On January 6, 1945, U.S. Army Pvt. Horace Appleby sprinted into enemy fire to save a fellow soldier.

Now, seven decades later, the veteran has been awarded with the dozen medals he earned that day on the European battlefield.

Appleby, now 101 years old, didn’t give much thought to his courageous act, believing he merely acted according to his duties as a soldier.

However, his great niece, Renee Hahn, became interested in the story. Upon further research, she discovered the documents that proved beyond a doubt that her uncle was a hero.

Hahn stated, “He’s the family treasure. You better believe it.”

Hahn’s work soon caught the attention of Rep. Marcy Kaptur, D-Ohio, who presented Appleby with the medals he deserved. These medals include the Silver Star, Bronze Star, Good Conduct Medal, American Defense Service Medal, American Campaign Medal, European-African-Middle Eastern Campaign Medal, World War II Victory Medal, Combat Infantryman Badge 1st Award, Honorable Service Lapel Button and the Marksman Badge with rifle bar.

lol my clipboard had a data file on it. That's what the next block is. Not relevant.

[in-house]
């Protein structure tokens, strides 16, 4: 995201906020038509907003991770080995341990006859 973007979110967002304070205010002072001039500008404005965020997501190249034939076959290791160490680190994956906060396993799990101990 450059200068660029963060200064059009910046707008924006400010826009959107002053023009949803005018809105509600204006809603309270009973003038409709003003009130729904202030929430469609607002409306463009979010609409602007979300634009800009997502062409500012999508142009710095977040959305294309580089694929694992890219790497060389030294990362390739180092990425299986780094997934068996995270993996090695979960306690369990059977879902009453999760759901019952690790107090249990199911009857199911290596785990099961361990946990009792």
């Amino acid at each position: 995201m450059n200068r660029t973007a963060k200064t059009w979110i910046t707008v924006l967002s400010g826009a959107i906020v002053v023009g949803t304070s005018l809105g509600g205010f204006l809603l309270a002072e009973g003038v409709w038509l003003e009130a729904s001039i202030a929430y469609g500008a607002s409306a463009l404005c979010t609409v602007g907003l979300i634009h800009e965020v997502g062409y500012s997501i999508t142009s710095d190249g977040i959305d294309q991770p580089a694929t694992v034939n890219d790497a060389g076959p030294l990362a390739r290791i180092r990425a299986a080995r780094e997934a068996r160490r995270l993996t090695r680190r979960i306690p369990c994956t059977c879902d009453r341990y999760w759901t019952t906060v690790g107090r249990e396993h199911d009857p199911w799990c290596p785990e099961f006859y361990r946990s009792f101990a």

Appleby has clearly recounted his memories of the incident and the rest of his time as a member of Company E, 180th Infantry Regiment. The unit, deployed in Europe, was dug in and under fire for 22 months before they were forced to withdraw. The men in the unit soon realized that one of their members was missing, and Appleby went back to rescue the soldier.

“I didn’t think much about it. I did what I had to do,” said Appleby.

When Appleby was presented with the medals, he simply smiled as he stated, “I didn’t know I had that.”

A Beaverton resident, Madeleine Cook enjoys a passion for reading, running, and the arts. She is currently studying the Great Books at the University of Notre Dame and is interested in eventually teaching.